An expansion of the trade conflict beyond the customs tariffs the USA recently imposed for steel and aluminium could leave a tangible mark on Europe’s economic development. Foreign goods trade with the USA is of central importance for Europe.
Last year, the surplus the EU member states booked in bilateral trade with the USA was about EUR 120 billion. Goods worth some EUR 375.5 billion were supplied to the United States, with goods valued at EUR 255.5 billion imported from there. In terms of the collective gross domestic product of the 28 EU member states the bilateral trade surplus with the USA comes to no less than 0.8 percent, compared to only 0.5 percent in 2008. Around 20 percent of total EU exports headed for the USA, while of total imports just short of 14 percent of US goods were destined for Europe. In terms of the share of imports, the USA thus placed second behind the People’s Republic of China.
Germany, as the largest economy in the European Union, also accounts for the largest slice of EU trade with the US. This is especially the case for exports. In fact, last year almost one third of EU goods exported to the USA came from Germany. Germany’s export-heavy economy thus contributed to an above-average degree to the EU’s positive balance of trade with the United States. The balance of trade surplus between the EU and the USA in 2017 came to about EUR 120 billion, with Germany alone contributing over EUR 50 billion of the figure.
In other words, from the German point of view the balance of trade surplus with the United States in 2017 was higher than with any other country. Germany exports clearly more goods to the USA than it imports US products. That is a thorn in President Trump’s eye. Since in first-quarter 2018 German exports to the USA have dwindled faster than imports from there, the balance of trade has already decreased by more than 5 percent. This trend is also reflected in export expectations of German industrial companies as polled by ifo Institut. Export expectations have been steadily falling since the end of last year, although the US government did not introduce its additional customs on aluminium and steel from the European Union until the beginning of this month. Alone the fear of a trade conflict has thus sufficed to dampen expectations.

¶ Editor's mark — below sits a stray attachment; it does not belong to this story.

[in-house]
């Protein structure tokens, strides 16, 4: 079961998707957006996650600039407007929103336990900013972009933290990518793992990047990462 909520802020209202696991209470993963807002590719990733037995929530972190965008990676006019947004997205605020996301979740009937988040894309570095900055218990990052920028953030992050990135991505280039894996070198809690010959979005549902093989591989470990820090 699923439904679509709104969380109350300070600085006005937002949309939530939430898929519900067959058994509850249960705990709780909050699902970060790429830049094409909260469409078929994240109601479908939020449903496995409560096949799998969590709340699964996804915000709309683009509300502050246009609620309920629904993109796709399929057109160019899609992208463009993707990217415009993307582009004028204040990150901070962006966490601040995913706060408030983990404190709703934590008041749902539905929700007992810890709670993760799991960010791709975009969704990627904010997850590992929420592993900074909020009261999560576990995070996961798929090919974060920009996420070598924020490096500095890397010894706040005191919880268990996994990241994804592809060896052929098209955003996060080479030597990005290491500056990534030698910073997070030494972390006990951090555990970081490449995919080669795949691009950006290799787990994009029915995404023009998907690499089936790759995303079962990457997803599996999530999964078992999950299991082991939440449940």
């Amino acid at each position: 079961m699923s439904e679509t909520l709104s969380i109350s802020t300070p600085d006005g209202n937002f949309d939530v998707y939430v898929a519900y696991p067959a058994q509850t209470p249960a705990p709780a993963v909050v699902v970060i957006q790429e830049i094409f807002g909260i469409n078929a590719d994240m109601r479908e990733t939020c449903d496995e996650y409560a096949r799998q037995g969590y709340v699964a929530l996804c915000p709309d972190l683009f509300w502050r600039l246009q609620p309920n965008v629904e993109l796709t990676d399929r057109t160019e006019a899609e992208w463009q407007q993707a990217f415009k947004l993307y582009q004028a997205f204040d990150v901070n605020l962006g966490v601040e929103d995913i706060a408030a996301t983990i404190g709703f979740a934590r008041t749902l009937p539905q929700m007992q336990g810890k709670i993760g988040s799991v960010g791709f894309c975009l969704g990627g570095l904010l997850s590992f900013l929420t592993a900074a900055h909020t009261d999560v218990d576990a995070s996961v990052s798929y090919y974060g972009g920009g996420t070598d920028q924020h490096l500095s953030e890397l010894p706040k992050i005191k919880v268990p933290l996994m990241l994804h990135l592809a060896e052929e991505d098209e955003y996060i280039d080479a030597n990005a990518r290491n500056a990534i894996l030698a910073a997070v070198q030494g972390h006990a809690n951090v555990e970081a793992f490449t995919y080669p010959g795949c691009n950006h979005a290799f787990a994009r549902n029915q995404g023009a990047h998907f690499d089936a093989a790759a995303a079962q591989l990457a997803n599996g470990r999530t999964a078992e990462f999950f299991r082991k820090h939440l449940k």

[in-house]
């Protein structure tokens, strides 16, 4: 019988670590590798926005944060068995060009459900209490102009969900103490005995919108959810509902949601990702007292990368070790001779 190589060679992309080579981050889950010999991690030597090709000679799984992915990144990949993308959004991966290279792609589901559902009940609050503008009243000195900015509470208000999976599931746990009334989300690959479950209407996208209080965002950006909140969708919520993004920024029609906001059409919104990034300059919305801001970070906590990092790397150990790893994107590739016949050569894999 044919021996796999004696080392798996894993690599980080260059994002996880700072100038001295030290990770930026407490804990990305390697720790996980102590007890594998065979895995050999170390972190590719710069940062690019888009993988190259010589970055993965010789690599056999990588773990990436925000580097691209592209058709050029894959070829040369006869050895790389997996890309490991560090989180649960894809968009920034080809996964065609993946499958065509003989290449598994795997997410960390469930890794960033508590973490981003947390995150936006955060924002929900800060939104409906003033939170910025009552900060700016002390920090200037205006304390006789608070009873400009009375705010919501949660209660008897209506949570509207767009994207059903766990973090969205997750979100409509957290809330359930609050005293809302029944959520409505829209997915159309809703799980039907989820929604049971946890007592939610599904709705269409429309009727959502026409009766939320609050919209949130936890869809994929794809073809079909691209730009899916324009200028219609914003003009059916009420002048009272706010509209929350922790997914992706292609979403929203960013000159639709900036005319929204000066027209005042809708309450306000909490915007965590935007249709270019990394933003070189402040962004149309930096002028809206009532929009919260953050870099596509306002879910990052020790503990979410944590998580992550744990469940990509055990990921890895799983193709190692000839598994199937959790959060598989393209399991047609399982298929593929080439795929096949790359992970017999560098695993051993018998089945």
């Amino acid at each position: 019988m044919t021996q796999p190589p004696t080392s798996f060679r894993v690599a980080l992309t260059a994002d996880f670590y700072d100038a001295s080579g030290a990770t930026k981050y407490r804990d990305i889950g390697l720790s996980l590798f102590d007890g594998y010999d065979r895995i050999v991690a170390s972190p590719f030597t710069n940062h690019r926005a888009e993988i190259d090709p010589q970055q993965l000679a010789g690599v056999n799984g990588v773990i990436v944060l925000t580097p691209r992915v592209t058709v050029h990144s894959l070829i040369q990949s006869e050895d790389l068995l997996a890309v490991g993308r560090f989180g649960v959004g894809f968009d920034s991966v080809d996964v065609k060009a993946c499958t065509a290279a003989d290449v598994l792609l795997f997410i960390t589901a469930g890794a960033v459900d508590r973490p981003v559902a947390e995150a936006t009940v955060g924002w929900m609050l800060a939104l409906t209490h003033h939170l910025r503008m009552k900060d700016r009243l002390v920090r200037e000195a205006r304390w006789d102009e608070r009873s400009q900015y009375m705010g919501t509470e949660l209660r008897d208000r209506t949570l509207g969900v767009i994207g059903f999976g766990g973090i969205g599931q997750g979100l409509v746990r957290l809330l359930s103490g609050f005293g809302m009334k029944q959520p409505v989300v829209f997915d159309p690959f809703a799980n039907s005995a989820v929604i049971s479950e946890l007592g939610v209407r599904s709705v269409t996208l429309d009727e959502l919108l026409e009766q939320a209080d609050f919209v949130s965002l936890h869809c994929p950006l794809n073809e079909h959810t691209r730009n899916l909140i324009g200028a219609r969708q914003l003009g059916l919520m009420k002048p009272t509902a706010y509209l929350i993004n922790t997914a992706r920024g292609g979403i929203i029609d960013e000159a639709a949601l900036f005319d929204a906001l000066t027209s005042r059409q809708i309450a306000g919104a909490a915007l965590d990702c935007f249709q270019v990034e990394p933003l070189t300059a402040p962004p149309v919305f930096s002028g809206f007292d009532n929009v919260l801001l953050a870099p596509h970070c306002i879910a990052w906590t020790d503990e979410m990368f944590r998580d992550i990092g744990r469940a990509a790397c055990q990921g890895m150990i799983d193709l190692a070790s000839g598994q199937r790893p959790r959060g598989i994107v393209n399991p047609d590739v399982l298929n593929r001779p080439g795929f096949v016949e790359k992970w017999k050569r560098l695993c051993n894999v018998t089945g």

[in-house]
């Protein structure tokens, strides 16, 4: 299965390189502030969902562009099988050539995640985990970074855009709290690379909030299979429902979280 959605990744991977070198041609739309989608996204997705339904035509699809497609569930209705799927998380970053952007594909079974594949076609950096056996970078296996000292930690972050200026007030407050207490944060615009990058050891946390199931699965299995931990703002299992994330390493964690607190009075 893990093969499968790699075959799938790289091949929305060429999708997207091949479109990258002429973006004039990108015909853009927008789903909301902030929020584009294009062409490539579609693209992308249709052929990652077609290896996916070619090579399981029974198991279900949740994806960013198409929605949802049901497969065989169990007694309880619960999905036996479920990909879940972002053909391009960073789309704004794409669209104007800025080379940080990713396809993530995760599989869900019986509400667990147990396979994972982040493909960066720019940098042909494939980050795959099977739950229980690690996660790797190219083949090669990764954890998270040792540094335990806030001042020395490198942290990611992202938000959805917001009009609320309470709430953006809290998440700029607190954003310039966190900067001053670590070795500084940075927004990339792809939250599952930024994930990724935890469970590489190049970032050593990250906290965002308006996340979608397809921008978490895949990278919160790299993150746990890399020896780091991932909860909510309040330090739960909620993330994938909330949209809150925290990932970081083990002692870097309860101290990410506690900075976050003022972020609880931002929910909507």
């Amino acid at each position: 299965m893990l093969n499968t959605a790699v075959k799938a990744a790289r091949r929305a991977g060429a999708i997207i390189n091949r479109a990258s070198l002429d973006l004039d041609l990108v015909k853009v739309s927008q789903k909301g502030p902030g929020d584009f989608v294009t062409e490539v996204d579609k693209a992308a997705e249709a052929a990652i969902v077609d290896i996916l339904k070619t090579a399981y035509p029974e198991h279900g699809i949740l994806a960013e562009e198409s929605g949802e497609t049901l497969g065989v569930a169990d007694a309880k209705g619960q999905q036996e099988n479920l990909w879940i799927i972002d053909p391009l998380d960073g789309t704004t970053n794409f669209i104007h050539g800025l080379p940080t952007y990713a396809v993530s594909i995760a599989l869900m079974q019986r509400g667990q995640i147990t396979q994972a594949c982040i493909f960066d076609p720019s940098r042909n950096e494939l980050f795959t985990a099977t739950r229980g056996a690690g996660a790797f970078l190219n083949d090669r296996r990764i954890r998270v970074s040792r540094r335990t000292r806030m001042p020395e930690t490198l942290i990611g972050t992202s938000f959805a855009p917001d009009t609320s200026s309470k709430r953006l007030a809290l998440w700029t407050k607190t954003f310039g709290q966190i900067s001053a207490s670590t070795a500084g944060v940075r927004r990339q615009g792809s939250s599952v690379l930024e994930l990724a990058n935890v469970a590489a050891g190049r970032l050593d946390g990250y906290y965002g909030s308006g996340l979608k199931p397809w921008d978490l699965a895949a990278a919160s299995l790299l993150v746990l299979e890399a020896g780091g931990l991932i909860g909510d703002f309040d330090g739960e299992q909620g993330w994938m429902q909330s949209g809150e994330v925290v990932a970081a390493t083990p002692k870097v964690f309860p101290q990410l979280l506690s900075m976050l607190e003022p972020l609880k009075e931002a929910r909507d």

Should additional obstacles to trade be erected, in particular carmakers and the aerospace industry, not to mention mechanical engineering and the pharma sector, could suffer. Indeed, German carmakers account for more than half the total EU exports of automobiles to the USA. In the case of medicines and chemical products, the share is likewise well above average. In the case of the German automotive industry, last year over 12 percent of total sector exports were destined for the USA, which is thus the most important destination for German car exports. The German automotive industry would therefore be accordingly hard hit by the possible introduction of US customs tariffs.
A trade conflict between the European Union and the USA would inevitably have a negative impact on growth in Europe and in Germany. Given weaker export expectations, corporations’ willingness to invest would probably decrease. Growth momentum – and it already dwindled noticeably in the first quarter – will therefore hardly pick up in the further course of the year. In other words, the growth figure this year will fall far short of the good result seen last year, when GDP rose 2.2 percent in Germany and no less than 2.4 percent in Euroland as a whole. We expect that Germany will achieve growth of 1.7 percent, while the Eurozone’s economic output is likely to rise by 1.9 percent in 2018.